Things took a new dimension when they went further in their paper to describe how data storage can occur in cryptographic blocks (blockchain anyone?). This paper also created a new paradigm of a file system that runs on a network called SUNDR (Secure Untrusted Data Repository). This is the forefather of today’s blockchain.
The paper then further went on to describe the use of cryptographic keys to sign digital records within the SUNDR system. This also resonated with many and was the first example of information confirmation without trust.
What makes their work interesting is that it amalgamated the concept of distributed computing among untrusted server systems. They were called “nodes”.
Remember, it was trust that led human beings to trust witnesses to information confirmation. This trust was abused and human beings went to create centralized systems that are subject to manipulation and so on.
Bitgold Comes on the Scene
The blockchain concept was then a field that very few people at the time understood. It took a bit of time before Nick Szabo proposed a new currency called Bitgold. In his work, Nick took a look after a “computational puzzle” as a form of information confirmation. This is what we know today as “proof-of-work”. This was according to his paper in 2005.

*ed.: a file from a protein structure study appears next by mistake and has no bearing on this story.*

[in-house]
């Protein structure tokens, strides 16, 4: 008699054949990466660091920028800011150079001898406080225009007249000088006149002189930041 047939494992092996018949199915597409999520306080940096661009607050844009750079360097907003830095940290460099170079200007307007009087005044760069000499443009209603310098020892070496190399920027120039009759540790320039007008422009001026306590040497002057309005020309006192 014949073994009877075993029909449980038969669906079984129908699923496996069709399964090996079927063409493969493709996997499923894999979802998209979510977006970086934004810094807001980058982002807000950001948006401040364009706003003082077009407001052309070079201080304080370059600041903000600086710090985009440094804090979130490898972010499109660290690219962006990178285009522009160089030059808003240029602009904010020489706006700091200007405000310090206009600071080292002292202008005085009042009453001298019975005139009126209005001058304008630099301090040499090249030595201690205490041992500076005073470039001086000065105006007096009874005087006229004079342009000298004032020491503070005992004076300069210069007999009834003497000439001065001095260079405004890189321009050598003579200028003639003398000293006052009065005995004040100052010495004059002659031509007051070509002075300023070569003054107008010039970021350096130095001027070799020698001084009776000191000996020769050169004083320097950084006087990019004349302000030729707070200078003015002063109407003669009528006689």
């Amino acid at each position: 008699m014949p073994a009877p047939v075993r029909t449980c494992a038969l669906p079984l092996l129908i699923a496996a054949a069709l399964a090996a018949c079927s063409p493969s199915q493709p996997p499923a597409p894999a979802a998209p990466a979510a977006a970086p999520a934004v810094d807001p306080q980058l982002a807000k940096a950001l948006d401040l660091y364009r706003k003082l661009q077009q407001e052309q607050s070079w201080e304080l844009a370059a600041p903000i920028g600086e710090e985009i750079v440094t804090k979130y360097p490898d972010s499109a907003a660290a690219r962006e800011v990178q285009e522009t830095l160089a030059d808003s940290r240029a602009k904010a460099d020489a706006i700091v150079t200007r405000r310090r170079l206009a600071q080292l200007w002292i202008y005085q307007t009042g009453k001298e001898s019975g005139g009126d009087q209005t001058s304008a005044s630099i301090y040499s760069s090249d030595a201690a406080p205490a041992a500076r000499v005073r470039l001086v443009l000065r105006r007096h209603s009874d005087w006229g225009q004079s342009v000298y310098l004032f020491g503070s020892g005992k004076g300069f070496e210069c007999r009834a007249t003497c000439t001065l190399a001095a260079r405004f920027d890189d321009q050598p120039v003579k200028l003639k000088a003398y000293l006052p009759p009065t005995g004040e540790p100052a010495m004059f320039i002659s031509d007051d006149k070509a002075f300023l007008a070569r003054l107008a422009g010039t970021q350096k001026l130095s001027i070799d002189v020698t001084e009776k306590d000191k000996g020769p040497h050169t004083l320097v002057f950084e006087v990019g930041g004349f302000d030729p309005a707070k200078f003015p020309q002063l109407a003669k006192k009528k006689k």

What he couldn’t solve however was the issue of “double-spending” into his ledger. Double-spending refers to how information can be entered twice. So a person can own the information he or she entered into the ledger.
Satoshi Nakamoto gives the World Bitcoin
Satoshi came around and he (or she) came up with the concept of having a distributed timestamp servers in his or her paper. This then will allow the blocks to become independently verified before that are now entered by consensus into the public ledger.